While we’re still on the subject of artificial weather, the Mercedes-Benz Museum in Stuttgart, Germany, designed by UNStudio, can repurpose its internal ventilation system to form an artificial tornado.
[Image: The Mercedes-Benz Tornado; photographer unknown].
“The twister takes around seven minutes to materialize,” Autoblog explains, “and is generated by 144 jets and 28 tons of air. The low pressure area at the center of the tornado works to create a jet stream that draws smoke out of the building’s corridors and funnels it upwards and out an exhaust vent on the roof.” It is also more than 100 feet tall—making it the official world-record holder for the World’s Largest Artificial Tornado.
Watch the video of how it forms:
A reader, Daan Koch, pointed this internal atmospheric feature out to me—the tornado as ornament—adding that this “dramatic way of ventilating an atrium… could be nice for the Guggenheim in New York, as well.” I couldn’t agree more.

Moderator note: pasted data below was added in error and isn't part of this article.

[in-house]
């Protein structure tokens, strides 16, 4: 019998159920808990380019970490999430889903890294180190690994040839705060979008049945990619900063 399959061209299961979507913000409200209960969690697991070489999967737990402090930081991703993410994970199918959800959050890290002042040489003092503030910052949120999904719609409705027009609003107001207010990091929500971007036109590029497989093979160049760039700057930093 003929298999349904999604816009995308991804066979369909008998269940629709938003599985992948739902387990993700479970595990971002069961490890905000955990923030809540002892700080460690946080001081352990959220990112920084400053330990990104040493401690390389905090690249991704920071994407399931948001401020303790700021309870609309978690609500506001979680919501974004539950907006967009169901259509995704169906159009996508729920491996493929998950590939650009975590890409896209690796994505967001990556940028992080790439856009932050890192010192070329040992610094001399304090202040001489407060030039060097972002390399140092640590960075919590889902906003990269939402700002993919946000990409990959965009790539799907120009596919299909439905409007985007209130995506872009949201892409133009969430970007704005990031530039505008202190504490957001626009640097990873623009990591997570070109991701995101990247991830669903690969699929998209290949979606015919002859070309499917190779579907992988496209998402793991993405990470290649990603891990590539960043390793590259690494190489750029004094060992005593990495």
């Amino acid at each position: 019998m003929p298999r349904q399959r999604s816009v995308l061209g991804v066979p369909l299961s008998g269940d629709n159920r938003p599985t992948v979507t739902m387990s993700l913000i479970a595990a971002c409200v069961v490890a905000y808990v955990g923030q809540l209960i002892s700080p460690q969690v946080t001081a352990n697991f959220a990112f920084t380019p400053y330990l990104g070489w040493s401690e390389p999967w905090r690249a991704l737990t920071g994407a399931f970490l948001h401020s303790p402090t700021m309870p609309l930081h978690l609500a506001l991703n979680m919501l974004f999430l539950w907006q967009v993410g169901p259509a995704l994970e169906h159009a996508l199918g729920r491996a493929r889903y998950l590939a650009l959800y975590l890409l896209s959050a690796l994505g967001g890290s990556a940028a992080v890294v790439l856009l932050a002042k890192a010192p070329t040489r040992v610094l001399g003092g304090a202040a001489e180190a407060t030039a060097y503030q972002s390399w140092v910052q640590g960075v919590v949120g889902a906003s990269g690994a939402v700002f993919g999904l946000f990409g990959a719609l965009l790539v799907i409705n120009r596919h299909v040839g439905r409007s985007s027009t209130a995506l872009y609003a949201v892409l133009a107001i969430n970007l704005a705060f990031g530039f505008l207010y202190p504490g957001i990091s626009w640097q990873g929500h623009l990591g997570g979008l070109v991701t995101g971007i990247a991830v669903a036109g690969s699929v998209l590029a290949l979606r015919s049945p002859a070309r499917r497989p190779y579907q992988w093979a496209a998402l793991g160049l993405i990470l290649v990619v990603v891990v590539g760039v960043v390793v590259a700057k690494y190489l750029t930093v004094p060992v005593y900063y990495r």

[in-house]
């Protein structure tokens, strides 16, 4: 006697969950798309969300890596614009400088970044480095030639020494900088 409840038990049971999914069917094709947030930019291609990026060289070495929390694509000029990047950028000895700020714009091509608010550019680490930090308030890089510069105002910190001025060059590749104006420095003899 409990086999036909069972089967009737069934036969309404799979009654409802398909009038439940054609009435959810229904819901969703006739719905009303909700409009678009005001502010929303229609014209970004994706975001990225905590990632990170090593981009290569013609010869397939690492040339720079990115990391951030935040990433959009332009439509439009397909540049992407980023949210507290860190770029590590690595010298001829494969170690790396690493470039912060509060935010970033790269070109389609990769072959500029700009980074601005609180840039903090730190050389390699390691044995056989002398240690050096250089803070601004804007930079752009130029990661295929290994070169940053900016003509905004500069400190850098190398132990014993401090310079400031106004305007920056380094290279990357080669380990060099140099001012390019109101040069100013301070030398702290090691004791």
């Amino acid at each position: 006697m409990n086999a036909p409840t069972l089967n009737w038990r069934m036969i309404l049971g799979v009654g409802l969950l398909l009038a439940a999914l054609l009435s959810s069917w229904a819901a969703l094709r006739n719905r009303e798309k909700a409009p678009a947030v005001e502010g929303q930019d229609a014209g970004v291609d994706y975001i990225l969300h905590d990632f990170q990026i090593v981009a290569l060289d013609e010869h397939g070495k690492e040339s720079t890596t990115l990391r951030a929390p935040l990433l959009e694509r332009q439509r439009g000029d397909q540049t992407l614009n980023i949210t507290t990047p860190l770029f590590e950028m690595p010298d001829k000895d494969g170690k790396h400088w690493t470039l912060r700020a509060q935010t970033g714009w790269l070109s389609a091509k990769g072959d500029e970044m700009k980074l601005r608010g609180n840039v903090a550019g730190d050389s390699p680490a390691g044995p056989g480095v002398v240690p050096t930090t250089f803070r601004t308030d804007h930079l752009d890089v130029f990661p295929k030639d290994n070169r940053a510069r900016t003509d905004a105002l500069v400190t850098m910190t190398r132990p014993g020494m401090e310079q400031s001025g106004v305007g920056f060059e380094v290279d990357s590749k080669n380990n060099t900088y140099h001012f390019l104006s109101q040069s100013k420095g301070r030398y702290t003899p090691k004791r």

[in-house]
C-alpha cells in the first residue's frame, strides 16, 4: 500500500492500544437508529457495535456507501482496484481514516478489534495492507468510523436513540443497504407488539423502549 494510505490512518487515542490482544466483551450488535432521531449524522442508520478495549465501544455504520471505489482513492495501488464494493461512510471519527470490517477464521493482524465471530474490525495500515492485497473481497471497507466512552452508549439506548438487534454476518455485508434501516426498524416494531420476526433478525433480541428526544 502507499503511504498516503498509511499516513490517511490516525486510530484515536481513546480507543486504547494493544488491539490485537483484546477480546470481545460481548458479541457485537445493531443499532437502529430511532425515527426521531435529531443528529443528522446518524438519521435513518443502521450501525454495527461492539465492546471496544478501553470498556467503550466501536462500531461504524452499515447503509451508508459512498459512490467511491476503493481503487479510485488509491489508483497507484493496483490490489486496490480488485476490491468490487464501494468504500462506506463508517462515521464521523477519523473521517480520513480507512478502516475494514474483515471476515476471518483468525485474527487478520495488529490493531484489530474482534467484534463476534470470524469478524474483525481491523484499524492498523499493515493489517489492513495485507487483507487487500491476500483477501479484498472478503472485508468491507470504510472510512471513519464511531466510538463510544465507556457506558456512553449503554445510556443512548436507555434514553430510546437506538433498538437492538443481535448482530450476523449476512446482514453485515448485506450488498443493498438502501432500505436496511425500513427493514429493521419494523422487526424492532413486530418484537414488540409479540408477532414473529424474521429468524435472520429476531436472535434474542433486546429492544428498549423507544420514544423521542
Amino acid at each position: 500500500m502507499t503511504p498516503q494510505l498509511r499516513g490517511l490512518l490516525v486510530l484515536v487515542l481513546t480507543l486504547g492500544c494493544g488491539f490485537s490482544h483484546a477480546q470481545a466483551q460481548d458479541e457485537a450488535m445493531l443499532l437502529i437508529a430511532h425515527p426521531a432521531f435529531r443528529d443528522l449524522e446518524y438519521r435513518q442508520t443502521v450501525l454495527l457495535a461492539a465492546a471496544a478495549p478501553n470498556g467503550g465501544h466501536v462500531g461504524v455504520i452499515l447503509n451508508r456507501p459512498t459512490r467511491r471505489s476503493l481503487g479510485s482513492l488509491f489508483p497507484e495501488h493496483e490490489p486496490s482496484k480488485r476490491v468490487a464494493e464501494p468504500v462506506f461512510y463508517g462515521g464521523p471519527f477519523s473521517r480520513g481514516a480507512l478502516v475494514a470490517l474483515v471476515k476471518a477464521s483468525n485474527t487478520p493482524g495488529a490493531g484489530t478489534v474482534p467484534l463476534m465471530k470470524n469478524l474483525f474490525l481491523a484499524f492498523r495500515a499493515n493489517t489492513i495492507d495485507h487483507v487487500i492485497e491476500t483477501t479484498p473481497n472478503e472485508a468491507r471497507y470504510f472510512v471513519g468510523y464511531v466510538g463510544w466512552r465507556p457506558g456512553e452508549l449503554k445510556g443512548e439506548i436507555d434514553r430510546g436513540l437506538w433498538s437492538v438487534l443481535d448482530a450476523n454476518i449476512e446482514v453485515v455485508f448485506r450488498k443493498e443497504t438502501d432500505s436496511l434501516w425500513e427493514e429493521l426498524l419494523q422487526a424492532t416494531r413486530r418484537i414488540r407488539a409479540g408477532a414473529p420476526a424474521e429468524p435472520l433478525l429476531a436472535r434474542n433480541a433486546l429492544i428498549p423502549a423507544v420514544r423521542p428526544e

Or perhaps horizontal tornadoes could roll through the New York subway system every night from 2-5am, cleaning out the underworld of its dust and potato chip bags. Perhaps even inside this New Haven parking garage, shown below, with its “fabulous concrete circulation drum” as recently photographed by Charles Holland. Complicatedly angled fans and vacuums suck new wind systems into existence near Yale.
[Image: New Haven parking garage as Tornadodrome; photographed by Fantastic Journal].
Or your new house in the Chicago suburbs seems absolutely perfect for you and your family—till the first hot day of the year sets in and you turn on the A/C. Some sinister combination of ill-conceived vents and over-tall foyer begins to rope together winds—pulling in air from the living room, from the basement, from the kids’ bedrooms—and within a mere twenty minutes a tornado-strength twister takes visible form.
It then spins for days, suffocating the residents in their sleep by robbing them of oxygen, and lifting their limp bodies into the air, where they turn in lazy circles like pirates drowned at sea. Their bodies dance aloft, as if caught in an aero-spirograph, eerily lit by dim suburban lamplight and visible through the front door windows—a vision of the vortex—accidentally killed by HVAC.
[Images: Two views inside UNStudio’s Mercedes-Benz Museum; photographer unknown].
(Thanks, Daan, for the tip!)